Doctors are missing over 95% of people with celiac disease – over 3 million in the United States. That’s more people than autism or Type 1 Diabetes, yet celiac disease receives a fraction of the funding of these diseases. Lives are being destroyed every day, when a simple change in diet could cure them. Let’s get the word out…
Holy donations! Congratulations to Dr. Alessio Fasano and the Center for Celiac Research at the University of Maryland Medical Center on receiving a $45 million private donation from the family of a grateful patient.
The donation marks the largest single gift ever given to the university system and will be used to expand the University of Maryland Center for Celiac Research and study other autoimmune disorders such as multiple sclerosis and Type 1 diabetes. (more…)
On Sunday, October 10th, 2010, arena football kicker, Craig Pinto, will be kicking field goals for 12 straight hours, from 7:30am-7:30pm, with two goals in mind. First, he will be attempting to set a world record for most field goals kicked within that time frame, by having to make 500 field goals, from 40 yards out, but Craig’s main focus is to raise money and awareness for Celiac Disease.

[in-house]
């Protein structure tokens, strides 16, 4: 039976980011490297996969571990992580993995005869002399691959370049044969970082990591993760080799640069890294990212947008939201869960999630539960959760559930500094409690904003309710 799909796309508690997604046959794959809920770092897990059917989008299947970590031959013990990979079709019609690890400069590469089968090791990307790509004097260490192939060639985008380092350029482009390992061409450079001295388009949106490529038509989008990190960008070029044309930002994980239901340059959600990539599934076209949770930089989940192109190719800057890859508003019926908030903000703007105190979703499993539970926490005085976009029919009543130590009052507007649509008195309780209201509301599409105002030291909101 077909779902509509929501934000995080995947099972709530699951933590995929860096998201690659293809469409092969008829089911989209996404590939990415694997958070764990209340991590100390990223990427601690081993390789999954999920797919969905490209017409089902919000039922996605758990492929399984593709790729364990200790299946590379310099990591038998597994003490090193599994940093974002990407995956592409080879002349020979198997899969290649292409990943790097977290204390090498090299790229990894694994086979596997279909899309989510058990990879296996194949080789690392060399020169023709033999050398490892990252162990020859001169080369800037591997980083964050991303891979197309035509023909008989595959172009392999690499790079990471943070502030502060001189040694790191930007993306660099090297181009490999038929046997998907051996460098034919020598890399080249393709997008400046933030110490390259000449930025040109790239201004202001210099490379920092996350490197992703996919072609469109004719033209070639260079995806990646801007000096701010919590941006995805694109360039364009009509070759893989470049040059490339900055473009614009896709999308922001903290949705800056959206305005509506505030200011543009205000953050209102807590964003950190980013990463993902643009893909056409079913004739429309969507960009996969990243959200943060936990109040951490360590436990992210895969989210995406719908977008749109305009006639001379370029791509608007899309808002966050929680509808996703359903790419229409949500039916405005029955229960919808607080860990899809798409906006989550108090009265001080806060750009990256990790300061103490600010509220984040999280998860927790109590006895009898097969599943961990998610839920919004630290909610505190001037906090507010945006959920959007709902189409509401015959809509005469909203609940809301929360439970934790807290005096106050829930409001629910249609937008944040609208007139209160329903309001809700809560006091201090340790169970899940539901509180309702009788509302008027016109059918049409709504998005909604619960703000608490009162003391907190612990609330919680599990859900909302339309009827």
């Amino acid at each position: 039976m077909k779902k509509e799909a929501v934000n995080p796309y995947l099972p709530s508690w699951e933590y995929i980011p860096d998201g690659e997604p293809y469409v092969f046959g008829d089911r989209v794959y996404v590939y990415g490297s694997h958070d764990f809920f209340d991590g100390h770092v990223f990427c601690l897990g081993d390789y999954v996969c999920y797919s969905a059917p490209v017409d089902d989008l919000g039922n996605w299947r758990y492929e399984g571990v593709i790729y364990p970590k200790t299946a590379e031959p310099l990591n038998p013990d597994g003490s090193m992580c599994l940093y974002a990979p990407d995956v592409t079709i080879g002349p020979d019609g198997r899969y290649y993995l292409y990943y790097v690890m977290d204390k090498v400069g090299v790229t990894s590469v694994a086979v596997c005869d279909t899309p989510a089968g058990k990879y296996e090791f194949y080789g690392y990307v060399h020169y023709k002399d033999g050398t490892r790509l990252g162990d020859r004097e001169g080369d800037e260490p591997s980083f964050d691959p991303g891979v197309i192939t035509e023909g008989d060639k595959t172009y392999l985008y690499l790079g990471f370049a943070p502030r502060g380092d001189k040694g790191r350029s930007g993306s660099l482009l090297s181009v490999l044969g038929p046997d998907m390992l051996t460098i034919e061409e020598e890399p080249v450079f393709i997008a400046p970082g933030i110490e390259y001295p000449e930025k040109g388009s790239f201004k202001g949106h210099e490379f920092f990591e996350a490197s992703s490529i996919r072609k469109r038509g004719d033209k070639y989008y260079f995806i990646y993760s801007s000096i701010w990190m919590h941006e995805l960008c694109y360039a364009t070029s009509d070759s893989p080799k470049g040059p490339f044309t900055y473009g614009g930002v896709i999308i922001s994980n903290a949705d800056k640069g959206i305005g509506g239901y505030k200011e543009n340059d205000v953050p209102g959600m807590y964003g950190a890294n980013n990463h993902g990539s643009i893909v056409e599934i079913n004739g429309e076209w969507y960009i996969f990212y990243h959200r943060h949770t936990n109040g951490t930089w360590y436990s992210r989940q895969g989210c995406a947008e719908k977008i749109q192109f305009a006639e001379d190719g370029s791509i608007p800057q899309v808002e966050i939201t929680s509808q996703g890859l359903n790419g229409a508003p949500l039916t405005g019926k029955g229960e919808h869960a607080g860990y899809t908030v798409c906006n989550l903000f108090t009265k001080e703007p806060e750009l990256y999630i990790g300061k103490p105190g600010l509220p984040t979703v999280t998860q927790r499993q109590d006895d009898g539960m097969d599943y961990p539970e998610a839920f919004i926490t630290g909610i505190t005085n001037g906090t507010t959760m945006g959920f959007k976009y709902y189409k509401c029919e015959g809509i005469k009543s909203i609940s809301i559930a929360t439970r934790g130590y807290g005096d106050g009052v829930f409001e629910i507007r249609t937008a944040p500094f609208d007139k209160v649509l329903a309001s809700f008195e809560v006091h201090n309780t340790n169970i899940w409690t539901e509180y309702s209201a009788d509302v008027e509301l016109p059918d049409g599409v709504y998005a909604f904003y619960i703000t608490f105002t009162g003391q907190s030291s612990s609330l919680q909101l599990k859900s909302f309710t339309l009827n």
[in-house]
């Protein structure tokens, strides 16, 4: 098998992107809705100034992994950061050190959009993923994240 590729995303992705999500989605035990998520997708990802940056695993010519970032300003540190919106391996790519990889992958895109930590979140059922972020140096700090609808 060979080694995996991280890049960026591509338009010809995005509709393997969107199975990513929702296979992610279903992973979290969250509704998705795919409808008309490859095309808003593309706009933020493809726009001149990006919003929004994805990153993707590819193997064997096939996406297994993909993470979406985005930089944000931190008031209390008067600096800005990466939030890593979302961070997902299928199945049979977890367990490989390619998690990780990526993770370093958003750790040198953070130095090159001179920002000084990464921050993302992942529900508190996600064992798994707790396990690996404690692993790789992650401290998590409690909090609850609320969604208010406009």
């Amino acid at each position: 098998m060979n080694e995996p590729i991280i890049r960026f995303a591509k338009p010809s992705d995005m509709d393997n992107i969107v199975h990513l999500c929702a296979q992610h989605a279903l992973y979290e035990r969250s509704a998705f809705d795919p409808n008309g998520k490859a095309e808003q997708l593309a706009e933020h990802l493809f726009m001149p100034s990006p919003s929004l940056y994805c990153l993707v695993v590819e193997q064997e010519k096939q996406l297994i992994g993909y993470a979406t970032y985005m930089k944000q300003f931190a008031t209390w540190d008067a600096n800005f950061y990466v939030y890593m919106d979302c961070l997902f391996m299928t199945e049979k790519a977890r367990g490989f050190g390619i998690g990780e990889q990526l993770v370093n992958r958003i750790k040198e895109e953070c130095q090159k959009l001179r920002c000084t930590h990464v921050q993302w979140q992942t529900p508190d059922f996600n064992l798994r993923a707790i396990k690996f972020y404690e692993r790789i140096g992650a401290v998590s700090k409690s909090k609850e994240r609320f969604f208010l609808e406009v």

KICKING 4 CELIAC was born out of the desire to show children and adults alike, that living with Celiac Disease will not (more…)
Today is National Celiac Disease Awareness Day in the United States. From the National Foundation for Celiac Awareness website:
September 13 has been dubbed “National Celiac Disease Awareness Day” in honor of the doctor who identified a link between celiac disease and diet. Dr. Samuel Gee, a leader in celiac disease research, was born on Sept. 13, 1839.
A Senate resolution calling for the commemoration gained unanimous approval on Aug. 3, 2010. In marking the awareness day, the Senate “recognizes that all people of the United States should become more informed and aware of celiac disease,” the resolution stated.